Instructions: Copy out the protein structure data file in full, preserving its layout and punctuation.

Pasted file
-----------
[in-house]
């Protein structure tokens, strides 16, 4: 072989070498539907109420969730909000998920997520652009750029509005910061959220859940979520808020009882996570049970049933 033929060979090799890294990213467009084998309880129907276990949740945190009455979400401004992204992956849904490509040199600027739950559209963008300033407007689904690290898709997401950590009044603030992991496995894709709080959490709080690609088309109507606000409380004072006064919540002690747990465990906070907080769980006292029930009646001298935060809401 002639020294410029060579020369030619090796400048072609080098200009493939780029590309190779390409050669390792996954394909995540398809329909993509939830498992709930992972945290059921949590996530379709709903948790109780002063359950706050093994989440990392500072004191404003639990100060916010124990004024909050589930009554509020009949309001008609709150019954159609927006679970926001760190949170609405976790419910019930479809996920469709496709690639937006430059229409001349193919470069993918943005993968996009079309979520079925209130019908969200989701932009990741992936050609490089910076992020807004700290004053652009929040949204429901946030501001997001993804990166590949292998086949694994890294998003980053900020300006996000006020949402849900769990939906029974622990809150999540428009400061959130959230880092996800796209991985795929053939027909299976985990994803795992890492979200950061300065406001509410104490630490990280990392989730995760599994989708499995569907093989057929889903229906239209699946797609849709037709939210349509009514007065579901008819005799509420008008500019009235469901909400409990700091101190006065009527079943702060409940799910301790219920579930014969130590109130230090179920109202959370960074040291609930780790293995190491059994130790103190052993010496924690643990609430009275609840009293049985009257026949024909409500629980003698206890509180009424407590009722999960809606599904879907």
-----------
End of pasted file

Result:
[in-house]
């Protein structure tokens, strides 16, 4: 072989070498539907109420969730909000998920997520652009750029509005910061959220859940979520808020009882996570049970049933 033929060979090799890294990213467009084998309880129907276990949740945190009455979400401004992204992956849904490509040199600027739950559209963008300033407007689904690290898709997401950590009044603030992991496995894709709080959490709080690609088309109507606000409380004072006064919540002690747990465990906070907080769980006292029930009646001298935060809401 002639020294410029060579020369030619090796400048072609080098200009493939780029590309190779390409050669390792996954394909995540398809329909993509939830498992709930992972945290059921949590996530379709709903948790109780002063359950706050093994989440990392500072004191404003639990100060916010124990004024909050589930009554509020009949309001008609709150019954159609927006679970926001760190949170609405976790419910019930479809996920469709496709690639937006430059229409001349193919470069993918943005993968996009079309979520079925209130019908969200989701932009990741992936050609490089910076992020807004700290004053652009929040949204429901946030501001997001993804990166590949292998086949694994890294998003980053900020300006996000006020949402849900769990939906029974622990809150999540428009400061959130959230880092996800796209991985795929053939027909299976985990994803795992890492979200950061300065406001509410104490630490990280990392989730995760599994989708499995569907093989057929889903229906239209699946797609849709037709939210349509009514007065579901008819005799509420008008500019009235469901909400409990700091101190006065009527079943702060409940799910301790219920579930014969130590109130230090179920109202959370960074040291609930780790293995190491059994130790103190052993010496924690643990609430009275609840009293049985009257026949024909409500629980003698206890509180009424407590009722999960809606599904879907």